Engineers at Saint Louis University are pioneering the use of robotic dogs in nursing homes to comfort the residents and dispel their loneliness and depression. A geriatric medicine professor conducting the study is quoted as saying, “Wouldn’t it be wonderful not to have the fuss and muss of a living dog?”

What a disheartening commentary on the state of our world.

Just last week television brought us a story of little asthmatic boy who suffered an attack in the middle of the night. He was passed out on the bathroom floor when the family’s dog, an Airedale Terrier, found him and immediately alarmed the boy’s sleeping parents.

How lucky that little boy was that his parents never even thought to own a pet robot.

The devotion of dogs, the special bond between them and their owners, is one of the great mysteries of life. Once this bond develops, it is almost impossible to break. Man might break it, the dog won’t. A dog’s loyalty is unbounded, and permanent.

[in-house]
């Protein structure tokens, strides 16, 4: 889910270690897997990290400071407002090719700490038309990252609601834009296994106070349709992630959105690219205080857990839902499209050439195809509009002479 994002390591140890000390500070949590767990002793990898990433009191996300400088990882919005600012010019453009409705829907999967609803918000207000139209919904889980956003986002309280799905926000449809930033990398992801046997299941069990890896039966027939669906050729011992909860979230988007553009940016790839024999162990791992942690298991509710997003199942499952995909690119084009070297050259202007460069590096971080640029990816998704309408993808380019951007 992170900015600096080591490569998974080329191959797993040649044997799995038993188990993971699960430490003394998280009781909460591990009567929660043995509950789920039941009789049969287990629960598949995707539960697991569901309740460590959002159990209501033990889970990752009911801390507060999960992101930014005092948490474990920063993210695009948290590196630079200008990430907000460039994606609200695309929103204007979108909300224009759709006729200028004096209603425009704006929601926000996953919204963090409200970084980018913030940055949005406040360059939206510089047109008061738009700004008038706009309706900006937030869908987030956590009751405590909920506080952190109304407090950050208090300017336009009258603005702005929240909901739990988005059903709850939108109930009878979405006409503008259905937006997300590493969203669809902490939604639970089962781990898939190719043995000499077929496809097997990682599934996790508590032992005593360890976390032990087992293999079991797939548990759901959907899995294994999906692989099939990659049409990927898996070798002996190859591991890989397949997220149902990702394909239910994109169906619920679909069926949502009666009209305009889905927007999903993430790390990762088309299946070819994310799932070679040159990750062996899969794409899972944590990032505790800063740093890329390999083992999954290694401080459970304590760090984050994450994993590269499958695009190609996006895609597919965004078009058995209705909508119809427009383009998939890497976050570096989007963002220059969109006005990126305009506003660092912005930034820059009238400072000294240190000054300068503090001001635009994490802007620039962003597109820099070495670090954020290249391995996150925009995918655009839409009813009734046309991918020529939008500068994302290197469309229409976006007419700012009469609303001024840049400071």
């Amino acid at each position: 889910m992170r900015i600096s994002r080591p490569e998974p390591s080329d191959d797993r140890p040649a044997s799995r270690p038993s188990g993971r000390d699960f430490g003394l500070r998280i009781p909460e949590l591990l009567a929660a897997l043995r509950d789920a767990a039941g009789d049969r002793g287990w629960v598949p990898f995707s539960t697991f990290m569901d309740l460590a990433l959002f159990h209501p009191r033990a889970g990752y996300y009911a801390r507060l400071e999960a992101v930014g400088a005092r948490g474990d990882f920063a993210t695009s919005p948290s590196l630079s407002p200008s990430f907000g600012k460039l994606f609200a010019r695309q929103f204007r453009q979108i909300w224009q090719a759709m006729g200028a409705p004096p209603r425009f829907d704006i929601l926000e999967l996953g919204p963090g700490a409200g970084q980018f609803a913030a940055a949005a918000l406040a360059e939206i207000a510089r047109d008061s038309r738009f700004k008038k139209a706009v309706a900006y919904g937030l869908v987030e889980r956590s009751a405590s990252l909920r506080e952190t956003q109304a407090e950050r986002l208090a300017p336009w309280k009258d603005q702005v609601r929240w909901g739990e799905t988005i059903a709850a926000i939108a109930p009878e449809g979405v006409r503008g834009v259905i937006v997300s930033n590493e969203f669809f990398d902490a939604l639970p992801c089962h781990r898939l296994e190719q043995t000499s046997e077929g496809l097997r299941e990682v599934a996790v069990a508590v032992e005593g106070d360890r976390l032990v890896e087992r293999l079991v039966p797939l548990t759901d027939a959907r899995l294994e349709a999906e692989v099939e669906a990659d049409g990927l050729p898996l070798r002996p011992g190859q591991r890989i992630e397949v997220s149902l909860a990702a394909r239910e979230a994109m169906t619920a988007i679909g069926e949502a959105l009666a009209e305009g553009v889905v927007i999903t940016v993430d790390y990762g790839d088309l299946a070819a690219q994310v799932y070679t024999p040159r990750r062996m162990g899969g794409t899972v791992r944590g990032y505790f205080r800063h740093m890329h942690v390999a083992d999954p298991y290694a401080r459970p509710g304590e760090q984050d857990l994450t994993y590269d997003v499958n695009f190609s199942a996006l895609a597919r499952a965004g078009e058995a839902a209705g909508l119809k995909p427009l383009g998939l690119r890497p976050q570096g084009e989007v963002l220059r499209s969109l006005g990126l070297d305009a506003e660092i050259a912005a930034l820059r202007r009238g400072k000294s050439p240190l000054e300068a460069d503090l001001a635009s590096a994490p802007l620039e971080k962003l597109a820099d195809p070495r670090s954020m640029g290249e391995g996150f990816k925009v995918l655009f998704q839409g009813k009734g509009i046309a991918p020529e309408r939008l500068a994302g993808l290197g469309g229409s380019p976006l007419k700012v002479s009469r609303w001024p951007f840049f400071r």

If you have ever seen an ill child hug a dog close, and bury her face in his fur, and kiss his nose, you know the suggestion that robots could provide such comfort is absurd. No robot can match the comfort and love that a warm, furry, licking, breathing dog can give.

And what sort of a person specializing in geriatrics could possibly think about fuss and muss when surely he can see how much a loving dog can mean to people whose lives have few bright spots?

We cringe to think of the federal grant money that was probably spent on this totally worthless and ridiculous study.

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